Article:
Shortcut, a creature feature in the ‘rubber monster chases hapless victims in the dark’ sense, opens on a recognisable scene. A group of five oddball British teens are on a school trip, onboard a handsome vintage bus (betraying the film’s Anglo-Italian production by being more stylish than anything ever used to cart British schoolkids around in) winding through a dark forest.
The characters are all hastily sketched, but fall broadly into the molds of John Hughes high school archetypes: the rebel, the goofball, the nerd etc. It isn’t long before the van is hijacked by a scenery-chewing psychopath with a gun (David Keyes, who appears to be having a great deal of fun with the role). However, lurking in the dark is a creature even more terrifying than their kidnapper: a kind of mothman-vampire hybrid called the “Nocturne Wanderer”. Taking shelter in a subterranean military installation, the blood-soaked Breakfast Club rejects must band together to survive. With a once-in-lifetime lunar eclipse on the cards, it’s going to be a long night.
Like a lot of international co-productions, Shortcut can create feelings of dislocation. The vintage school bus with five mismatched teens in it, although a good set-up for an adolescent horror flick, is never really explained. Is this a school trip for only five children? Is the driver also a teacher?
Despite some initial confusion, this vagueness of setting ends up working in the film’s favour. Rather than being a literal representation of events, the story takes on more of a mythical aspect. When you combine this with some truly sumptuous cinematography, you end up enhancing this fairytale effect. Unfortunately, when the action moves from lush forest to underground tunnels, cinematographer Luca Santagostino suddenly has a massively restricted palette to work with. There’s some impressive low-light photography, but the film is never as visually appealing as in its opening scenes, which is a real shame.
We can’t help but feel like the international production may have contributed to some of the clunkier scenes of dialogue, too. There are some witty back-and-forths between the characters, but the editing isn’t snappy enough to make them really pop, and lines are occasionally left to hang awkwardly in the air.
The highlight of the movie is the monster itself, created by the FX team Makinarium. It has a weird bulbous head, a mouth frothing with gore and spittle, and the suggestion of ragged bat-like wings. It’s barely on camera, but the flashes we get of it are suggestive and can be creepy.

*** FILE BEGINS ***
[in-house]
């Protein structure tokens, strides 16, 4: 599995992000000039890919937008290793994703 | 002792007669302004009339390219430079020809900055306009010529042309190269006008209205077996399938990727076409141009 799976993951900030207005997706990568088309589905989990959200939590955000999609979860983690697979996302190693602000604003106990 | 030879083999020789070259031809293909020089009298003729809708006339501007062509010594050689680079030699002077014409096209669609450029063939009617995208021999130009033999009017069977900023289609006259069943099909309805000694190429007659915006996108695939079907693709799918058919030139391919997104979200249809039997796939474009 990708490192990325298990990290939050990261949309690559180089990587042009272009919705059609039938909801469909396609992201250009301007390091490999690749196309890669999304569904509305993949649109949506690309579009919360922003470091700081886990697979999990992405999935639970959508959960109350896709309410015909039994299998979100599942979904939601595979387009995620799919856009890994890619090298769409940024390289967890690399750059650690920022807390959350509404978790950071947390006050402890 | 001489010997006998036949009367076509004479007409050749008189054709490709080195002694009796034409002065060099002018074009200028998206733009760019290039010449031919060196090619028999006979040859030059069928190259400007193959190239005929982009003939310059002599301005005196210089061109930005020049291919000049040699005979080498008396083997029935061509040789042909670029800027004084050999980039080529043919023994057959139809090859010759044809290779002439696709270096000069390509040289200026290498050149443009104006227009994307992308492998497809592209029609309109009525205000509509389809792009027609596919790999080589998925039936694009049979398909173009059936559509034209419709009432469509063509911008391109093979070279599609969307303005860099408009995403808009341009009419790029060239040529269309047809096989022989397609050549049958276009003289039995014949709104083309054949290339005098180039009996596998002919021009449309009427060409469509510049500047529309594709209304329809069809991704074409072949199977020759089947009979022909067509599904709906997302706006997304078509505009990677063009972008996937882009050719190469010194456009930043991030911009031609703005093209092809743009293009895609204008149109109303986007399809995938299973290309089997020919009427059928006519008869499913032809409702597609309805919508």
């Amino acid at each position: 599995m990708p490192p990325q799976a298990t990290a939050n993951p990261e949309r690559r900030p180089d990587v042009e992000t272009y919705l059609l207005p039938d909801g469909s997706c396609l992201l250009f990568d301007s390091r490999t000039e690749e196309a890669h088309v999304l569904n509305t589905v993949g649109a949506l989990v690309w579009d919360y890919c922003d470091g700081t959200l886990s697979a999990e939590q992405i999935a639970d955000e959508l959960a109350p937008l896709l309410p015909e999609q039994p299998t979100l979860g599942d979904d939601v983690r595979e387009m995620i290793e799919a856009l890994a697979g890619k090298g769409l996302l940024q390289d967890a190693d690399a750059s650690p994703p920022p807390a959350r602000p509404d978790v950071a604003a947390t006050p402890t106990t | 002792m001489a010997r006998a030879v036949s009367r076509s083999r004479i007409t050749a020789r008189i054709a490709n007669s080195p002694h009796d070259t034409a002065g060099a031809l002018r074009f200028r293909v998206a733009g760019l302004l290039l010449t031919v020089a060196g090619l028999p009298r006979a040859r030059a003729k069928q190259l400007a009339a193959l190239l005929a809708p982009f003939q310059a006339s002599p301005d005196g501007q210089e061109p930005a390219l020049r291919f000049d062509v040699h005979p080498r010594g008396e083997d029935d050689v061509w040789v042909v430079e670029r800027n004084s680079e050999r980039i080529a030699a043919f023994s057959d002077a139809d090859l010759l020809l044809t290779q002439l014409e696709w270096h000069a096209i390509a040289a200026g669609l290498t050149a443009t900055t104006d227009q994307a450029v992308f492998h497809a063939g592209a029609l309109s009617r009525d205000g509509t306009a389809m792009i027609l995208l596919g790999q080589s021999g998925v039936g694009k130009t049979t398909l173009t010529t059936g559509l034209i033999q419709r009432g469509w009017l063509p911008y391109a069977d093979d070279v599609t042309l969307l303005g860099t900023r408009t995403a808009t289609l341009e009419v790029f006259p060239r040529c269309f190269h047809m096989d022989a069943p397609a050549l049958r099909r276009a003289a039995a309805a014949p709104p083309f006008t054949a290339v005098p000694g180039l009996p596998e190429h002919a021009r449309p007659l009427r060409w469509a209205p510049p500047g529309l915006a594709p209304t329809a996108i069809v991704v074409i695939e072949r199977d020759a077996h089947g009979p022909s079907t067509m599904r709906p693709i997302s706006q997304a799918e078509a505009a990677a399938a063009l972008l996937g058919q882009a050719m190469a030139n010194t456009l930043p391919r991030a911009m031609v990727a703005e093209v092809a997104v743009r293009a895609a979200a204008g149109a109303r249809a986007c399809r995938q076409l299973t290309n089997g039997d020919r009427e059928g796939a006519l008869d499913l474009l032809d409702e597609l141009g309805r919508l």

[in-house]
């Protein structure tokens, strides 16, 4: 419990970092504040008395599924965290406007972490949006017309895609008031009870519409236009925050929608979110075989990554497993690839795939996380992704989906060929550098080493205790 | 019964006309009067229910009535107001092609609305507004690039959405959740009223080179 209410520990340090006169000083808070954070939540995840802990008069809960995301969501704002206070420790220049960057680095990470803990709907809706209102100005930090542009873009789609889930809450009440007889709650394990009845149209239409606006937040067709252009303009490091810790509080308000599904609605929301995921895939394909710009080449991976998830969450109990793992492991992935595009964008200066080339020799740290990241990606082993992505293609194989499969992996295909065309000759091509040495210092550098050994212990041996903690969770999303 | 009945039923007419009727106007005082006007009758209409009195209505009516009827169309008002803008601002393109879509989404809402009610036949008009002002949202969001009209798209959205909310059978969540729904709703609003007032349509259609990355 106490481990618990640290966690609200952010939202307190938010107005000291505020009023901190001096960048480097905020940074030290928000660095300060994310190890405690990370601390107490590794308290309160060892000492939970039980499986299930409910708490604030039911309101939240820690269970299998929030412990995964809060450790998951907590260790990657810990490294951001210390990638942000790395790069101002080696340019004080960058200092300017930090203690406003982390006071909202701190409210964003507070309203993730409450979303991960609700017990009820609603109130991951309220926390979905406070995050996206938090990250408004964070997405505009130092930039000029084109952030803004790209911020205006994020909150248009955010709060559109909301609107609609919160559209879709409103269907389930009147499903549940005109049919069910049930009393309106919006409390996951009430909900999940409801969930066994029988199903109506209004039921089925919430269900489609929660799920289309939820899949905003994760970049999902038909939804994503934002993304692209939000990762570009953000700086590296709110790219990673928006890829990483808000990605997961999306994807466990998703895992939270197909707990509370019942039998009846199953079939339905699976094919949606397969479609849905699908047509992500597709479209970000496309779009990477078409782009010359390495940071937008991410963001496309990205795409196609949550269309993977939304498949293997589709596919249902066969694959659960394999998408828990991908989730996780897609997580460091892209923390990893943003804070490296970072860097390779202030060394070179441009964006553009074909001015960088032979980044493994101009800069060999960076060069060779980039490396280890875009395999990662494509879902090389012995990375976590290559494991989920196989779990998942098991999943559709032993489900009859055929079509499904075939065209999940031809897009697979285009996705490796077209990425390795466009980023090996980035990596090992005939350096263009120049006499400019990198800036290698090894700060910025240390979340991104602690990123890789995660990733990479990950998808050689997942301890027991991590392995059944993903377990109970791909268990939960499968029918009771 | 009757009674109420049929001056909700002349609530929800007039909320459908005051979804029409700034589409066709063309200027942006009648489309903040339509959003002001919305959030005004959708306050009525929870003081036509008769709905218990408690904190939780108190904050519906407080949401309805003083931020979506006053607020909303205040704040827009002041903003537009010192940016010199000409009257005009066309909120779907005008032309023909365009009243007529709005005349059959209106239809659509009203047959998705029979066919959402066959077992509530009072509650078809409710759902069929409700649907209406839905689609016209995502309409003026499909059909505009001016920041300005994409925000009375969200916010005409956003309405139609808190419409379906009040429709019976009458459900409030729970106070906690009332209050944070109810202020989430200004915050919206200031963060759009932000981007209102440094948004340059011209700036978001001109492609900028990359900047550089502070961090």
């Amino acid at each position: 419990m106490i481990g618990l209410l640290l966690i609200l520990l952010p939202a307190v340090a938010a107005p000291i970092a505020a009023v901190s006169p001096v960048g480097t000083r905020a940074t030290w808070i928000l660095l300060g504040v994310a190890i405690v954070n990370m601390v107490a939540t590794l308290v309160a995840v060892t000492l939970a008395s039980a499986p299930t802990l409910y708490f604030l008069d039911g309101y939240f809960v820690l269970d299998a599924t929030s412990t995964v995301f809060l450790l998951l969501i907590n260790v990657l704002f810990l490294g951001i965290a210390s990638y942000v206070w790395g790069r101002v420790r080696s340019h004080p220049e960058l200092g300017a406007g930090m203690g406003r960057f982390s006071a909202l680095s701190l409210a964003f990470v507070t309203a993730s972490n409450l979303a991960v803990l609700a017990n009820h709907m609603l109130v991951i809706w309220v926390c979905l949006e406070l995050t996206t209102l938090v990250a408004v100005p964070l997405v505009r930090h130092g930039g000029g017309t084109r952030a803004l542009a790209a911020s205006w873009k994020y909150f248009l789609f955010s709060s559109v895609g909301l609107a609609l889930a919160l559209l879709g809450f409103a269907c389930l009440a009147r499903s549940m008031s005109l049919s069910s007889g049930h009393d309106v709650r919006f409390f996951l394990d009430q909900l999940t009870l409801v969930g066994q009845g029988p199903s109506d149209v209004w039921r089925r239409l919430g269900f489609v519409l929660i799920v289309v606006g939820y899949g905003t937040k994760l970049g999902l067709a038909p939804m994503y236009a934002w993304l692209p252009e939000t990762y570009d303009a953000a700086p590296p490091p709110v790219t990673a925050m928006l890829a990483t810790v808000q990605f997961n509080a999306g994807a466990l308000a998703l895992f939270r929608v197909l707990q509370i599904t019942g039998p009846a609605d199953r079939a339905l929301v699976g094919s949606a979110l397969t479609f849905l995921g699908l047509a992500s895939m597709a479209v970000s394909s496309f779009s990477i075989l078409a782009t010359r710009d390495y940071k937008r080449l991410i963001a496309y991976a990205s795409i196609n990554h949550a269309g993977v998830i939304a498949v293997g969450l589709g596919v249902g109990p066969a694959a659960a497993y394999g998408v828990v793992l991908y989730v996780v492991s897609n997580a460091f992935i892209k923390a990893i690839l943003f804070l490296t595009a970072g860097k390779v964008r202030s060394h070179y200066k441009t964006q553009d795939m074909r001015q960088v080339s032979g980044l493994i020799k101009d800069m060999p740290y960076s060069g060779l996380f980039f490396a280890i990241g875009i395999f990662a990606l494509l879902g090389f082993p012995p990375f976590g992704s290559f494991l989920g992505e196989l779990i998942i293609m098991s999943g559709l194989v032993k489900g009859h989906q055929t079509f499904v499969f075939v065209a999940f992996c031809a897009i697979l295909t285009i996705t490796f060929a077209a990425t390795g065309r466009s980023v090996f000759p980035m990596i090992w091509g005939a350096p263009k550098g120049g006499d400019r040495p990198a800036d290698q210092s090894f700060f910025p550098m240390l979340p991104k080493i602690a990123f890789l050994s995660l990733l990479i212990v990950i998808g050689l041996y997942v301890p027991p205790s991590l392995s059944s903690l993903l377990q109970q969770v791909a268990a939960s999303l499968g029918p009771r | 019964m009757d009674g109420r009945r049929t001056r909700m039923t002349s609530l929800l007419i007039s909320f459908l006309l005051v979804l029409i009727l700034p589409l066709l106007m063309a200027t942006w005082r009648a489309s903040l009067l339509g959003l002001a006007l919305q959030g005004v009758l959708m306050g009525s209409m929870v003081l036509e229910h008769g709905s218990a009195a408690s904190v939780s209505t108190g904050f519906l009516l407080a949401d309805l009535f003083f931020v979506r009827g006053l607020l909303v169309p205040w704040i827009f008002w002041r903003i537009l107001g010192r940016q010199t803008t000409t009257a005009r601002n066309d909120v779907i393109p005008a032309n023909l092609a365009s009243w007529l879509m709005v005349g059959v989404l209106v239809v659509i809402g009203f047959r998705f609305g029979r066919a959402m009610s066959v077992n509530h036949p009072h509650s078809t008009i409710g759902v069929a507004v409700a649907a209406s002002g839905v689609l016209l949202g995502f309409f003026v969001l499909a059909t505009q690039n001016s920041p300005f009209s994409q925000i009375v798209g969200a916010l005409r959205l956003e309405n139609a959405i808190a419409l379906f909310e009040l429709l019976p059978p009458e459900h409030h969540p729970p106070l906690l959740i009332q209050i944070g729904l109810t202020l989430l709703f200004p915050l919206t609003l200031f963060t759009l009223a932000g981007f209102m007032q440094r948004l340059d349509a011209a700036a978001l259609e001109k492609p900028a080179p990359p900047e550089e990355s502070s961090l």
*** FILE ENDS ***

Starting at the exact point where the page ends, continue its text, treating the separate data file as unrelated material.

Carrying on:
Although the set-up most closely resembles Jeepers Creepers 2, Shortcut reminded us first and foremost of the more recent film Blood Vessel, in which a crew of ragtag WW2 types face off against a Nazi vampire. Like Blood Vessel, the villain of Shortcut is a hulking latex creation, skillfully sculpted by expert hands. Unfortunately, also like Blood Vessel, the practical considerations of shooting with such a beast collide with the film’s budgetary restrictions. This means that the monster is only seen sparingly, and is only capable of extremely restricted movement, meaning that it does a lot of advancing on people threateningly, but little else.
This is what creates the chief problem with Shortcut; a general lack of peril. It is clear from the opening scenes that Shortcut is pitched at a young audience, so expecting gore galore would be foolish. That said, a bit more of a sense of danger would not go amiss, especially in scenes where the cast are moving through tunnels by torchlight. These suffer from a general lack of urgency, not helped by some digressions into flashback to explain the monster’s presence.
Zander Emlano’s Karl is by far the best performance, although all the young actors do sterling work here. His goofy charm is charismatic and entertaining, but it would be great if it was a counterpoint to some more intense scares. For a generation of tweens raised on shows like Sabrina, it’s unlikely that Shortcut will raise many pulses.
That being said, the young cast all acquit themselves well and there are flashes of excellence from a technical standpoint. Aiming a horror film at a preteen demographic is a much trickier exercise than many imagine, and while Shortcut may not have the most terrifying presence, it’s sure to win over a few budding genre fans.